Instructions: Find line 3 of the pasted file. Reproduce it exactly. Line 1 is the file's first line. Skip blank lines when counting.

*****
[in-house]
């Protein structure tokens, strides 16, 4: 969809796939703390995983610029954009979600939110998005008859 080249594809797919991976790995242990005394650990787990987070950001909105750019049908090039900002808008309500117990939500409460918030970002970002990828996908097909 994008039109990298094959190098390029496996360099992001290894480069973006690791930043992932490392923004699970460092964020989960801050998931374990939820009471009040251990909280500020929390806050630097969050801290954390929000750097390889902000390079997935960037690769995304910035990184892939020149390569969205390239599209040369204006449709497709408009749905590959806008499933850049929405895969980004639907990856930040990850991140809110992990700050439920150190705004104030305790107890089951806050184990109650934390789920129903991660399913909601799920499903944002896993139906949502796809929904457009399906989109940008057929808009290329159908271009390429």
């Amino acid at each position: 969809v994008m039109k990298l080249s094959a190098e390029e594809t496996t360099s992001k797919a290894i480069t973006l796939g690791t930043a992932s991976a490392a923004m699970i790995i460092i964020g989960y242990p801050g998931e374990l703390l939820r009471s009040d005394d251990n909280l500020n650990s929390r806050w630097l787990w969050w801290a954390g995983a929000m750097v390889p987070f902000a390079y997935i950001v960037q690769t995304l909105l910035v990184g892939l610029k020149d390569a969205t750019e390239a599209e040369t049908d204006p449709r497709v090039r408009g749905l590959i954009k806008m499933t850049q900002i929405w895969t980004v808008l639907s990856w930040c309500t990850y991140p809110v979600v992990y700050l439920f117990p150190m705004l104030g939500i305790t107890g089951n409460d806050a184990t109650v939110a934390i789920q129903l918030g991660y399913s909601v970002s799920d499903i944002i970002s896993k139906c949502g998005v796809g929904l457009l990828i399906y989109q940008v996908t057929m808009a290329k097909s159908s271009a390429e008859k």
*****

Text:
């Amino acid at each position: 969809v994008m039109k990298l080249s094959a190098e390029e594809t496996t360099s992001k797919a290894i480069t973006l796939g690791t930043a992932s991976a490392a923004m699970i790995i460092i964020g989960y242990p801050g998931e374990l703390l939820r009471s009040d005394d251990n909280l500020n650990s929390r806050w630097l787990w969050w801290a954390g995983a929000m750097v390889p987070f902000a390079y997935i950001v960037q690769t995304l909105l910035v990184g892939l610029k020149d390569a969205t750019e390239a599209e040369t049908d204006p449709r497709v090039r408009g749905l590959i954009k806008m499933t850049q900002i929405w895969t980004v808008l639907s990856w930040c309500t990850y991140p809110v979600v992990y700050l439920f117990p150190m705004l104030g939500i305790t107890g089951n409460d806050a184990t109650v939110a934390i789920q129903l918030g991660y399913s909601v970002s799920d499903i944002i970002s896993k139906c949502g998005v796809g929904l457009l990828i399906y989109q940008v996908t057929m808009a290329k097909s159908s271009a390429e008859k």